March is roaring in with a full head of steam and there’s still a bitterly cold whip to the wind. However, by the end of the month we can expect, or at least hope, to see longer days of sunshine and warmer breezes budding like new flowers. Like the old saying goes, March comes “In like a Halibut and out like a Mahi”, or at least the seafood version does. March is a transitional month, a liminal period for species, with some coming in and others going out. Here’s some of the catch…
West Coast Halibut season starts March 15th and goes until November 14th this year. The overall quota has been lowered again, but properly managing the species’ stock status is of the utmost importance for the sake of the future generations of people and fish. Nonetheless, it is time to start the excitement for the addition of another great option to the menu.
Wild Striped Bass production will ramp up in March as the fish make their way into the Chesapeake. This species will be a good option until April. We are seeing a mix of sizes, anywhere between five and fifteen pounds. The smaller fish have leaner bellies and, although the fillets don’t cut into large, block portions, they have been getting better yields than the bigger fish.
Halibut isn’t the only flatfish that’s en vogue, California Flounder and East Coast Fluke are currently both running strong. The California Flounder, also known endearingly around these parts as California Halibut, is readily available, with many fish weighing over eight pounds. The East Coast Fluke are also running big and, out of the three sizes offered - medium, large, and jumbo – it is the jumbo that are the most plentiful and best value.
The South American Mahi season has been nothing less than terrific this year, but alas, all seasons that have a beginning, must too have an end. It’s not over yet but expect prices to rise and supplies to dwindle as the month ends. There will be Mahi again when fish decide to move up the Atlantic Coast but expect some gaps along the way.
The Lenten Season is upon us, so let the ads for fish sandwiches begin! Even if you’re not a believer in well-timed advertising, it is wise to begin getting your fishes in a row so to speak. White fleshed species such as Cod, Pollack, Hake, and Haddock and local favorites such as Perch, Whitefish, and Walleye are traditional favorites that will be sought after in the upcoming weeks. Don’t get caught missing out on the catch without a fish to fry.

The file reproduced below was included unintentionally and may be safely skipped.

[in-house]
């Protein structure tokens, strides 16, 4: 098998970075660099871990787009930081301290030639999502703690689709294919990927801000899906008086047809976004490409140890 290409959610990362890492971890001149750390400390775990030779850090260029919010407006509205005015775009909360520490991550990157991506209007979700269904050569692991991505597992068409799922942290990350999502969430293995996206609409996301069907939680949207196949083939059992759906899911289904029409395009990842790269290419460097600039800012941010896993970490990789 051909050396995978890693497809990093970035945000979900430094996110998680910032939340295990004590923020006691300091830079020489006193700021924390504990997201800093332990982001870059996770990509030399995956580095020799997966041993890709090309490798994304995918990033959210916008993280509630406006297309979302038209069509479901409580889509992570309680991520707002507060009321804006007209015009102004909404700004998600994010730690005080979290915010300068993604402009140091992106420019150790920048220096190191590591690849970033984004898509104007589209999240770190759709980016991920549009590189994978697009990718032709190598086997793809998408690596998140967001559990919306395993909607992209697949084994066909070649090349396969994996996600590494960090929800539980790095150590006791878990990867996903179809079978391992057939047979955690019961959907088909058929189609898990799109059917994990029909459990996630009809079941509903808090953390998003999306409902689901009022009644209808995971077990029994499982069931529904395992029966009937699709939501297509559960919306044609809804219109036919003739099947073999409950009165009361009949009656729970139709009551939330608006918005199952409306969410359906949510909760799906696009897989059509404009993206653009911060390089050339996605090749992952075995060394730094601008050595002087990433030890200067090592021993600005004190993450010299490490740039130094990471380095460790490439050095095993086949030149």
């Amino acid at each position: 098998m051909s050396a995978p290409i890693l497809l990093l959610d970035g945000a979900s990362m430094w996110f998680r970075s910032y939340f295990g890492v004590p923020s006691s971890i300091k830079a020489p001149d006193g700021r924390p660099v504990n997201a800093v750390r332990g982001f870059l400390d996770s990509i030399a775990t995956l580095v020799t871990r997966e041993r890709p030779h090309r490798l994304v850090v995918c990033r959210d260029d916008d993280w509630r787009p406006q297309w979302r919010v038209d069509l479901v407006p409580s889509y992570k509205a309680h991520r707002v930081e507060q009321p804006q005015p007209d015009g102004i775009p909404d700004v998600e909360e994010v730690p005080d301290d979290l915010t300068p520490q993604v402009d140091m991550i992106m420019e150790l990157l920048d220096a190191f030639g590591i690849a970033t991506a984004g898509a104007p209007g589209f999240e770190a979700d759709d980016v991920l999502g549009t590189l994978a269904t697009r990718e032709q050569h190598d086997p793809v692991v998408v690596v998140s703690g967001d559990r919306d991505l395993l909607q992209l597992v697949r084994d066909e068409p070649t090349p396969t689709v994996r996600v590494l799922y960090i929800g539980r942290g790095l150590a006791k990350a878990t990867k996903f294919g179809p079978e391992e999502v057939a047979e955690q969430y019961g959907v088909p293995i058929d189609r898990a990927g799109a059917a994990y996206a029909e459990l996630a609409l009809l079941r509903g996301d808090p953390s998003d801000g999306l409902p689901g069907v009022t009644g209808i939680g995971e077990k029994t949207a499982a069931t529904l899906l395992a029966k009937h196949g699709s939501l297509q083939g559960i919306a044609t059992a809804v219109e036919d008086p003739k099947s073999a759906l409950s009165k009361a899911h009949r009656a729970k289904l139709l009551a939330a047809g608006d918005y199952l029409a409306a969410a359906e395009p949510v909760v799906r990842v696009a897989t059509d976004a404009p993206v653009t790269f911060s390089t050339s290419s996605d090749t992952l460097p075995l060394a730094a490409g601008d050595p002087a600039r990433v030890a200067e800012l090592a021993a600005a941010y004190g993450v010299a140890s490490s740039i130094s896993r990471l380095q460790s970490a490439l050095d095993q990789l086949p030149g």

A well assembled cheese board can seem like a daunting task best left to accomplished chefs. However, following the step by step guide provided below will have your next cheese board ready for a spread in the next issue of Bon Appetit. A quick search on Instagram will showcase boards that have been highly manicured by food stylists with hundreds of dollars’ worth of product on them, but this approach is more simplified and won’t wreak havoc your budget.
Step 1: Pick a cheese board Cheese boards come in a wide array of styles; marble, slate, bamboo, wood, and glass will all work depending on your specific tastes. It doesn’t matter what type of surface you choose, if it’s flat and large enough to hold your offerings it will suffice.
Step 2: Add your cheese Cheese boards usually have a theme (Internationally produced, varying milk types, or local offerings are a few) but don’t fret if you choose to assemble a hodgepodge selection. Head to your local cheese shop or grocery store and grab a mixture of textures such as hard, soft and crumbly. Focus on picking cheeses with different colors and shapes for added visual appeal. Arrange the cheeses on the board as they should be consumed, starting with fainter flavors then culminating with bigger and bolder washed rind or blue cheeses.
Step 3: Add salty Items Adding pre-sliced charcuterie will enhance the texture and flavor profile of the board while making your meat-craving guests ecstatic in the process. Pitted or stuffed olives and dried nuts in segregated dishes will round out your salty needs.
Step 4: Sweet things Dried and fresh fruits will satisfy this category. Dried figs, apricots, and fresh grapes will quickly rebalance the palate and add needed color to the board. Be mindful that fruit that oxides will need a fruit preserver applied – you don’t want those slices of apple to turn brown on the board.
Step 5: Crackers, Breadsticks and Breads Crackers, breadsticks, and breads are a great delivery device for the cheese and charcuterie. Choose options with varying textures for visual appeal, stack or shingle them in the open areas on the board. Avoid vehicles that have a lot of flavor or ingredients added to them as this can distract from the flavor of the cheeses.
Step 6: Condiments Classic options are fancy mustards, honey, chutneys and jams. You can keep them in their original jar or put them in a small dish with a serving spoon. You can add as many condiments as you like or skip this step completely.
Step 7: Garnish This step will round out the board and fill in all the empty spaces. Choose large clusters of grapes or sprigs of rosemary or other fresh herbs. They are not only colorful additions, but they will also add a layer of fresh aroma.
With this quick cheese board reference guide, you will be able to impress your guests at your next occasion. Remember, don’t overthink the process, have fun, and enjoy the fruits of your labor!